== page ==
Digital Think drops Burson citing different PR needs

SAN FRANCISCO: Digital Think, a leader in the hot 'e-learning,' or online professional training sector, has dropped Burson-Marsteller as US agency of record and placed its domestic PR account up for review.

SAN FRANCISCO: Digital Think, a leader in the hot 'e-learning,' or online professional training sector, has dropped Burson-Marsteller as US agency of record and placed its domestic PR account up for review.

SAN FRANCISCO: Digital Think, a leader in the hot 'e-learning,' or online professional training sector, has dropped Burson-Marsteller as US agency of record and placed its domestic PR account up for review.

The loss of the account further erodes Burson's tech expertise. Other big names in the sector have recently reviewed out of the agency, including SGI and Sun Microsystems.

According to Digital Think's director of corporate communications, Derek Gordon, the tech firm ended its relationship with Burson early last month for several reasons.

'Burson did a great job for us up until and through our IPO a year ago, but its San Francisco tech practice took a big hit last September with lots of turnover, and we weren't getting the kinds of results we had in the past,' he explained.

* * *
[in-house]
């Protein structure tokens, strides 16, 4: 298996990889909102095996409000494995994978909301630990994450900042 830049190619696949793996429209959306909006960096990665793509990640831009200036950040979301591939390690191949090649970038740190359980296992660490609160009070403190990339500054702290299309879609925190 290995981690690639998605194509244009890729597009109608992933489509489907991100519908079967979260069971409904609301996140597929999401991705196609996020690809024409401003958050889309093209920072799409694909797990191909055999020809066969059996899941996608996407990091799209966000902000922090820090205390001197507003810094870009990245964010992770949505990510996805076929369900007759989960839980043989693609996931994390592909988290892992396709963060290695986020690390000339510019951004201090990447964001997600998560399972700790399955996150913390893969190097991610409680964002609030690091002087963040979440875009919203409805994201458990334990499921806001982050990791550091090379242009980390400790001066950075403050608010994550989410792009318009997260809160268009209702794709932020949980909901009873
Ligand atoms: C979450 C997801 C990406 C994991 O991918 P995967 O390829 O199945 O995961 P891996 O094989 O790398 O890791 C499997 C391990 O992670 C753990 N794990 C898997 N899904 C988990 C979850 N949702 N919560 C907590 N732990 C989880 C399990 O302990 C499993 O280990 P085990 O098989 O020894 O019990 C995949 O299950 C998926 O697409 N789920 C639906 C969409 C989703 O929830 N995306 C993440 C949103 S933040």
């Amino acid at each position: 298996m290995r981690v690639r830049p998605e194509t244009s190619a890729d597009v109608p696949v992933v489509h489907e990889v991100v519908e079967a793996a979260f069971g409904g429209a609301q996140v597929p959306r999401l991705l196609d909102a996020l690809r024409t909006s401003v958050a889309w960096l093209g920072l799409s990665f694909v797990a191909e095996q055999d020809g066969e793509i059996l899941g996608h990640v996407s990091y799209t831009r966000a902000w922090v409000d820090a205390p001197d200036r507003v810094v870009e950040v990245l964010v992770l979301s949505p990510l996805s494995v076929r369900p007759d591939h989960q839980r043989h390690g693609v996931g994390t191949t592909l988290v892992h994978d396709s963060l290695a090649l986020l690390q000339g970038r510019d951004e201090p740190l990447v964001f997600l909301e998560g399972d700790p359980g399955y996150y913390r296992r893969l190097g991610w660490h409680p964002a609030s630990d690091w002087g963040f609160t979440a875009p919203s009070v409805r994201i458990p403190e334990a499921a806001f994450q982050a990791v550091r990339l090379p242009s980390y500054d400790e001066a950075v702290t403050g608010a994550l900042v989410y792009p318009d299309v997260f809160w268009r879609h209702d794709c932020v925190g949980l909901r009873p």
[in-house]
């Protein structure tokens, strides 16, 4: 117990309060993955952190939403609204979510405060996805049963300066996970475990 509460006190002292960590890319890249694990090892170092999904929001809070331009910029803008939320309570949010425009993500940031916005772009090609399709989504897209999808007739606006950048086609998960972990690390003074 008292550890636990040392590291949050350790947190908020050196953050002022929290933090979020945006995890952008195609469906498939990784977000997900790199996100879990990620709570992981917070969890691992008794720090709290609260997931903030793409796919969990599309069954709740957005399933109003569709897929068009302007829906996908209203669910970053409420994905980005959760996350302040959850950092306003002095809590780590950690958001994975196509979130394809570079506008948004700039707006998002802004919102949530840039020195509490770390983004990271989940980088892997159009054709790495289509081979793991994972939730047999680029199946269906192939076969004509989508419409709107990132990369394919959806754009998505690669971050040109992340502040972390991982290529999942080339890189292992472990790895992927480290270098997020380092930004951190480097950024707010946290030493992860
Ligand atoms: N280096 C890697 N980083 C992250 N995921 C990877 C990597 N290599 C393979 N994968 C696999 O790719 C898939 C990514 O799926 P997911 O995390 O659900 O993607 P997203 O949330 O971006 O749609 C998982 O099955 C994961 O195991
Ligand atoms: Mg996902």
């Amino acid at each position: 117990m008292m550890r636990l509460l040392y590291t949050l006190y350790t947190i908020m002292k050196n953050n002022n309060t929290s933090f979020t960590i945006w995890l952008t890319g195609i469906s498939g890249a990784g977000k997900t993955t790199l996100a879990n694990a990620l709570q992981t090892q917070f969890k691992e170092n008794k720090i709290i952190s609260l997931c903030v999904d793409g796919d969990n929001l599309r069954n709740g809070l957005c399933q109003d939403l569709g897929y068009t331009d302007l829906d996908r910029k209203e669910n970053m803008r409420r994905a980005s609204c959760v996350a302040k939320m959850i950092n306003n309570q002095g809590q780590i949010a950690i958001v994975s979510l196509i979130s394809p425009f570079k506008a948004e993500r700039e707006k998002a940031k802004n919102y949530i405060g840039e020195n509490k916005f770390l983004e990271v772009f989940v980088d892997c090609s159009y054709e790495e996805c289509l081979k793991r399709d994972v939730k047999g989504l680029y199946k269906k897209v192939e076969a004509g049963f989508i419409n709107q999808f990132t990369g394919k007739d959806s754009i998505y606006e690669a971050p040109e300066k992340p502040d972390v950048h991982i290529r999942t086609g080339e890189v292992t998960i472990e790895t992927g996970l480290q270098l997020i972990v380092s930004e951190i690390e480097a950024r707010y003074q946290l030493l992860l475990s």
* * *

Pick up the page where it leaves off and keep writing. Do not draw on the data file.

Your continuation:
Gordon also noted that the company had different PR needs today as a public company versus as a start-up, and was looking to lower its PR agency budget accordingly.

'We were spending somewhere around dollars 65,000 a month through the IPO, and now we're looking at spending about dollars 25,000, which makes sense for our company life cycle,' he explained.

Gordon said he has extended RFPs for his US corporate account to about a dozen PR agencies and hopes to have a new agency on board by April 1.

'The assignment will have a corporate and brand focus, and I also hope to increase the profile of our CEO,' said Gordon.

Burson's London office will continue to handle Digital Think's European PR business.

The loss of the US account is another blow to Burson's San Francisco branch, which is still reeling from the decision by Sun last month to put its multi-million-dollar account up for review. Very few top-name tech clients now remain on its roster.



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